Agnes Broomé

Agnes Broomé talked on the subject of In the Wake of the Crime Wave – How to Publish Scandinavian Fiction in Translation in the New Millennium. Swedish books account for something like just over 1% of translated fiction in the English speaking world of books. Of 2000 fiction titles a year, 600-800 are translated, which is pretty good. The Nobel prize and the Astrid Lindgren award raise Sweden’s profile. (Astrid has been translated into 98 languages, coming after Shakespeare and Agatha Christie, but before Dickens and Plato.) In the past Swedish books went abroad via Danish or German, but now it is all through English. In the 1970s most translations were of children’s books, while in the last decade it’s been mostly crime. The risks with crime possibly becoming less popular are that because people have concentrated so heavily on crime fiction, other genres have suffered and are less active.

Nichola Smalley

Finally, Nichola Smalley told us about Contemporary Urban Vernaculars in Swedish Literature, and what translators do to make it work. The ways to do it are Compensation, Replacement, Representation, Adaptation or Standardisation. And the advice is not to translate dialect, though of course some do, as it’s integral to the plot in certain cases. Nichola’s conclusion was that translators work hard to avoid standardising texts, and that the finished work is often down to more than the named translator, who has probably discussed solutions with many people. She gave examples from a couple of recent Swedish novels.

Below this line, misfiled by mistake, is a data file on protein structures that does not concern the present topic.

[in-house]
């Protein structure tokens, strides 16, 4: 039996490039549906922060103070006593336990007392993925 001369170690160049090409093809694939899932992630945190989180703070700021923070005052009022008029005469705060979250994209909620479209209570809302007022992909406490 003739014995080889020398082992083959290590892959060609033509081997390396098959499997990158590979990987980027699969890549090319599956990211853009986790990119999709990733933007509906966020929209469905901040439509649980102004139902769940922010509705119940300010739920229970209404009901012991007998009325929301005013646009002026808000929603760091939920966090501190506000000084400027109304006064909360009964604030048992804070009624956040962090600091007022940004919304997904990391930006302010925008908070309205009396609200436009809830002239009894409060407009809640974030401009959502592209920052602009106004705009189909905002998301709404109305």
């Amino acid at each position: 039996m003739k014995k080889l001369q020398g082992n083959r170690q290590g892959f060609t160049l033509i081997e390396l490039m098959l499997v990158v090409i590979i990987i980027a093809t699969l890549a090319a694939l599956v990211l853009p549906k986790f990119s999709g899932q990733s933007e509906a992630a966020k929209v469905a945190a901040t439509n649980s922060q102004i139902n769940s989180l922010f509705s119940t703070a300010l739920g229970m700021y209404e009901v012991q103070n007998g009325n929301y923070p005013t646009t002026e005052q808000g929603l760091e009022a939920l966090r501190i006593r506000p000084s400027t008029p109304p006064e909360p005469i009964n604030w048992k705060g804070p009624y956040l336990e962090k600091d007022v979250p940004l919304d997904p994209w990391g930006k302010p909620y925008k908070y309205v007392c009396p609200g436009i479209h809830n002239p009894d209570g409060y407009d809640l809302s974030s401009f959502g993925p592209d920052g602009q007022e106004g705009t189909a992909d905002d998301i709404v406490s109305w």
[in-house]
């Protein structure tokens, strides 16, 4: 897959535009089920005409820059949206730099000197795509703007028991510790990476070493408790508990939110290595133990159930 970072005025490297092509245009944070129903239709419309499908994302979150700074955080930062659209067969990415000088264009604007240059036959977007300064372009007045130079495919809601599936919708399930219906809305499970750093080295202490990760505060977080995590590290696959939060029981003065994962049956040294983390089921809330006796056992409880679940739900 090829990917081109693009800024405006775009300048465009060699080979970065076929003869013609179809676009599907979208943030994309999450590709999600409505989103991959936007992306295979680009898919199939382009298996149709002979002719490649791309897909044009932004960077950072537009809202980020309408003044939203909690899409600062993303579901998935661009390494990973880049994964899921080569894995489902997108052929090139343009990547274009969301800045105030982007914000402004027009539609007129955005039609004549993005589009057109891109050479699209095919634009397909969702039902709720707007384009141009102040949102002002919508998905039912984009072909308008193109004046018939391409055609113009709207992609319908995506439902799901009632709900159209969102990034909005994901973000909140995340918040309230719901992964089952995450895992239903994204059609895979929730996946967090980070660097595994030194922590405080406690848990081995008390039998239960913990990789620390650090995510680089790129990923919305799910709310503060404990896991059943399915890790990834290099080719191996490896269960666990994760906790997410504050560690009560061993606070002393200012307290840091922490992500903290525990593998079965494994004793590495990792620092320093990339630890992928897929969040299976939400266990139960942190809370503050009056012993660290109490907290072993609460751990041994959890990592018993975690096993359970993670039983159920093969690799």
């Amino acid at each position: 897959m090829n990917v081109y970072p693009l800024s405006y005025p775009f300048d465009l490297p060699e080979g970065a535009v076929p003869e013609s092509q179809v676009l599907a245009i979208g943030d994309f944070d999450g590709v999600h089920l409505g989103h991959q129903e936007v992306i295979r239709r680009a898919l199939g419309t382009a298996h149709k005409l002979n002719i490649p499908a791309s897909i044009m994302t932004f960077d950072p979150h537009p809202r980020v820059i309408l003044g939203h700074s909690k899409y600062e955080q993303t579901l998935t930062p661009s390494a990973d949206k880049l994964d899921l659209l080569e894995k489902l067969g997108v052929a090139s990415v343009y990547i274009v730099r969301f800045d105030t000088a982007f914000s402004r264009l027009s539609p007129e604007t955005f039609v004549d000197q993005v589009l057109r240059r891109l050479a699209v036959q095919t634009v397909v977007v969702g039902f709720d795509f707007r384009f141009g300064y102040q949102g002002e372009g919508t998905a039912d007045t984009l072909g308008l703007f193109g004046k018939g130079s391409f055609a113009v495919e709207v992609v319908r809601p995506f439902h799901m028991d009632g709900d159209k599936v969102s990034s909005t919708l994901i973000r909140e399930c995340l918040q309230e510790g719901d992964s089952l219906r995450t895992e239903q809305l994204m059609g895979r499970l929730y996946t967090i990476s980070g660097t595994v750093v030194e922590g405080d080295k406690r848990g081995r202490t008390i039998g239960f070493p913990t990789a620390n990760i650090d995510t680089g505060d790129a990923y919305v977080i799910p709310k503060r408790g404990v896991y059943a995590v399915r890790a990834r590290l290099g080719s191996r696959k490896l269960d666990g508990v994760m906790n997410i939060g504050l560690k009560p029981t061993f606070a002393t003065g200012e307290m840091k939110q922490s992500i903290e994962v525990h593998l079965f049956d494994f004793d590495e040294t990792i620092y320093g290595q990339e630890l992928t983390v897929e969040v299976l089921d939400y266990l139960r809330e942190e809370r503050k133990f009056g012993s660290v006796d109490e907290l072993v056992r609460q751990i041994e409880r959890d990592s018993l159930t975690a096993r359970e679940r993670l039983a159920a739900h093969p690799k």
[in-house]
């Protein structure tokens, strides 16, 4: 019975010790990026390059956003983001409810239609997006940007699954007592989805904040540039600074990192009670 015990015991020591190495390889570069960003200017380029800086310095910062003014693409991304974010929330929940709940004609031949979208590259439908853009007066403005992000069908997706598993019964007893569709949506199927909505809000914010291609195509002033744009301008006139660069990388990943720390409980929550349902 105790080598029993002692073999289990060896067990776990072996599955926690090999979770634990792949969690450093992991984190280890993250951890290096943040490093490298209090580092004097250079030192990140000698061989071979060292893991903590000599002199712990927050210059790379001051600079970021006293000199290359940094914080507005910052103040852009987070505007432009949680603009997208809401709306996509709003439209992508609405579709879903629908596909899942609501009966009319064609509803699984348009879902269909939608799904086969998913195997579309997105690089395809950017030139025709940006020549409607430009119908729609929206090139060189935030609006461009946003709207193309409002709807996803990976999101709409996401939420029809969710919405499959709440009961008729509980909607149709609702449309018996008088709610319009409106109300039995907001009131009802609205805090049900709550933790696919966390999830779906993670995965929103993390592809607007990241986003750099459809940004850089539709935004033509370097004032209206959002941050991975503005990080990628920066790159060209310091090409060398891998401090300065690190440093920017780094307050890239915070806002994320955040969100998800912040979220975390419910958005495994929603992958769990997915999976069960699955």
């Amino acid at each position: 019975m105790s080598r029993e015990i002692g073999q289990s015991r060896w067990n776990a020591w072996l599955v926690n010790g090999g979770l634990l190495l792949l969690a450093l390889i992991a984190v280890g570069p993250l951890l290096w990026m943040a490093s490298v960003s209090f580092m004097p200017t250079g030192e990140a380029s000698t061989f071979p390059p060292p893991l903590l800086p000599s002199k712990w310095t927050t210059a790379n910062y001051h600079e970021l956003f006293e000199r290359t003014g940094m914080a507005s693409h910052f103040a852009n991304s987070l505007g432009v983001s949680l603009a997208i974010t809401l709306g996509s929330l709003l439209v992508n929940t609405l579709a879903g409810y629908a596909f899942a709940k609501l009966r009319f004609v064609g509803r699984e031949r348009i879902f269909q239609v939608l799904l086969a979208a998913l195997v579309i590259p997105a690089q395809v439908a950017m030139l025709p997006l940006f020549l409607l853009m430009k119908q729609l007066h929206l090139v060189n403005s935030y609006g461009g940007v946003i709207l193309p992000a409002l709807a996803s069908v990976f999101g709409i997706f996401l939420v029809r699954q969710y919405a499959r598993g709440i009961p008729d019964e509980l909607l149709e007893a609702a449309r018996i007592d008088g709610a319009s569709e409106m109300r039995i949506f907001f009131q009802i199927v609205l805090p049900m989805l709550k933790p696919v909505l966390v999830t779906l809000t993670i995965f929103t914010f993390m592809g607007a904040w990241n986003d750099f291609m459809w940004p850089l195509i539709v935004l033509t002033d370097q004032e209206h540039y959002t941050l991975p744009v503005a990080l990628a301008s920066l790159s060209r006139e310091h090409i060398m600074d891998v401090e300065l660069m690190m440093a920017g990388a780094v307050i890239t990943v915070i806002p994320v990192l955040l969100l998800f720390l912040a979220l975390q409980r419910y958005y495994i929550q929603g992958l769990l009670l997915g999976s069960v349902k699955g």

There was a Q&A afterwards, with questions of the kind you’d expect from a more expert kind of audience than I usually encounter.

After coffee the first day ended with a keynote speech by Mads Bunch from Copenhagen, on the subject of North Atlantic Literature in a Scottish Context – Iceland, Faroe Islands and Orkney. (Privately I wondered what dear old Shetland had done to be excluded, and as though he’s a mind reader, Mads began by explaining why not.)

Mads Bunch

I was surprised that he mentioned fairies, until I worked out that they sound much the same as the Faroes. The Faroese are descended from seasick Vikings; those who felt so bad on the way to Iceland that they asked to be allowed to stay on the Faroe Islands.